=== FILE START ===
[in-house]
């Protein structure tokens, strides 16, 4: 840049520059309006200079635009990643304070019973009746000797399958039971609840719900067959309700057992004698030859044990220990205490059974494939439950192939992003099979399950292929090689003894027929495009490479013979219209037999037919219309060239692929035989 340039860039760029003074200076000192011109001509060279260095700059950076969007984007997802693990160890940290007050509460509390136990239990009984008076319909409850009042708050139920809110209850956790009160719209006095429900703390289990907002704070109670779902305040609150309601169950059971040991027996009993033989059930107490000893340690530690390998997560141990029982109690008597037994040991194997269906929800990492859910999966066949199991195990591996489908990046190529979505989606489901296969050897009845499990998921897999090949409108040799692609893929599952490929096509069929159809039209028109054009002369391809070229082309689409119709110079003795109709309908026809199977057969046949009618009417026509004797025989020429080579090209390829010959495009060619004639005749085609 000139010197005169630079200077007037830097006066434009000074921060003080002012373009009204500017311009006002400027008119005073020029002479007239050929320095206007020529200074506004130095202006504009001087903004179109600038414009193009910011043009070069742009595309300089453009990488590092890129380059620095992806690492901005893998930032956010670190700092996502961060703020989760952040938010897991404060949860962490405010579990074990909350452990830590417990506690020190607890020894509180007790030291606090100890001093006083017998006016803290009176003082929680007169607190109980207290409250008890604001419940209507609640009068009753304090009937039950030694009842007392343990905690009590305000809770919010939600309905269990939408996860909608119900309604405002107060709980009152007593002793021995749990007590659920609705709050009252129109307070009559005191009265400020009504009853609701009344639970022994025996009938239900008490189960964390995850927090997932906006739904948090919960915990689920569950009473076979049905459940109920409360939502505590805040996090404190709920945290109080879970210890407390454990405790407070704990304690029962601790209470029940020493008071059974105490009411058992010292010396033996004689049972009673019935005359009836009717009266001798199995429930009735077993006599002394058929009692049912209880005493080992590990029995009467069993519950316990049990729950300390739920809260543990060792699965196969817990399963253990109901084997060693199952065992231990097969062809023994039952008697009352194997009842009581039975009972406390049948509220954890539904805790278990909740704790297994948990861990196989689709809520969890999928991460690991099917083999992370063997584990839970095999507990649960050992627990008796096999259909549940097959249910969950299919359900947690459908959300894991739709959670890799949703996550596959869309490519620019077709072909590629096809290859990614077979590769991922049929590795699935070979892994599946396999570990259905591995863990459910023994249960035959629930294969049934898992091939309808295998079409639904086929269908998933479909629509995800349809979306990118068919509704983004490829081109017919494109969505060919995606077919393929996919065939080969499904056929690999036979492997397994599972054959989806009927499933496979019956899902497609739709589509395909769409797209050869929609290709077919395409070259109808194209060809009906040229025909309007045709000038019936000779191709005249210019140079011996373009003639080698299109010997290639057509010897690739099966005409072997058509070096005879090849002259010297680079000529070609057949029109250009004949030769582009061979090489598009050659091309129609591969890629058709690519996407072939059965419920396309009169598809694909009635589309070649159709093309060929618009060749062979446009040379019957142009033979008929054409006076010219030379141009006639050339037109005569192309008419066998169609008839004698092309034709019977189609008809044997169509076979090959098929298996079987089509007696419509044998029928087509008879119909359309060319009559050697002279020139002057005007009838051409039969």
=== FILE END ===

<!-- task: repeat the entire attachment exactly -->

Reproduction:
[in-house]
């Protein structure tokens, strides 16, 4: 840049520059309006200079635009990643304070019973009746000797399958039971609840719900067959309700057992004698030859044990220990205490059974494939439950192939992003099979399950292929090689003894027929495009490479013979219209037999037919219309060239692929035989 340039860039760029003074200076000192011109001509060279260095700059950076969007984007997802693990160890940290007050509460509390136990239990009984008076319909409850009042708050139920809110209850956790009160719209006095429900703390289990907002704070109670779902305040609150309601169950059971040991027996009993033989059930107490000893340690530690390998997560141990029982109690008597037994040991194997269906929800990492859910999966066949199991195990591996489908990046190529979505989606489901296969050897009845499990998921897999090949409108040799692609893929599952490929096509069929159809039209028109054009002369391809070229082309689409119709110079003795109709309908026809199977057969046949009618009417026509004797025989020429080579090209390829010959495009060619004639005749085609 000139010197005169630079200077007037830097006066434009000074921060003080002012373009009204500017311009006002400027008119005073020029002479007239050929320095206007020529200074506004130095202006504009001087903004179109600038414009193009910011043009070069742009595309300089453009990488590092890129380059620095992806690492901005893998930032956010670190700092996502961060703020989760952040938010897991404060949860962490405010579990074990909350452990830590417990506690020190607890020894509180007790030291606090100890001093006083017998006016803290009176003082929680007169607190109980207290409250008890604001419940209507609640009068009753304090009937039950030694009842007392343990905690009590305000809770919010939600309905269990939408996860909608119900309604405002107060709980009152007593002793021995749990007590659920609705709050009252129109307070009559005191009265400020009504009853609701009344639970022994025996009938239900008490189960964390995850927090997932906006739904948090919960915990689920569950009473076979049905459940109920409360939502505590805040996090404190709920945290109080879970210890407390454990405790407070704990304690029962601790209470029940020493008071059974105490009411058992010292010396033996004689049972009673019935005359009836009717009266001798199995429930009735077993006599002394058929009692049912209880005493080992590990029995009467069993519950316990049990729950300390739920809260543990060792699965196969817990399963253990109901084997060693199952065992231990097969062809023994039952008697009352194997009842009581039975009972406390049948509220954890539904805790278990909740704790297994948990861990196989689709809520969890999928991460690991099917083999992370063997584990839970095999507990649960050992627990008796096999259909549940097959249910969950299919359900947690459908959300894991739709959670890799949703996550596959869309490519620019077709072909590629096809290859990614077979590769991922049929590795699935070979892994599946396999570990259905591995863990459910023994249960035959629930294969049934898992091939309808295998079409639904086929269908998933479909629509995800349809979306990118068919509704983004490829081109017919494109969505060919995606077919393929996919065939080969499904056929690999036979492997397994599972054959989806009927499933496979019956899902497609739709589509395909769409797209050869929609290709077919395409070259109808194209060809009906040229025909309007045709000038019936000779191709005249210019140079011996373009003639080698299109010997290639057509010897690739099966005409072997058509070096005879090849002259010297680079000529070609057949029109250009004949030769582009061979090489598009050659091309129609591969890629058709690519996407072939059965419920396309009169598809694909009635589309070649159709093309060929618009060749062979446009040379019957142009033979008929054409006076010219030379141009006639050339037109005569192309008419066998169609008839004698092309034709019977189609008809044997169509076979090959098929298996079987089509007696419509044998029928087509008879119909359309060319009559050697002279020139002057005007009838051409039969």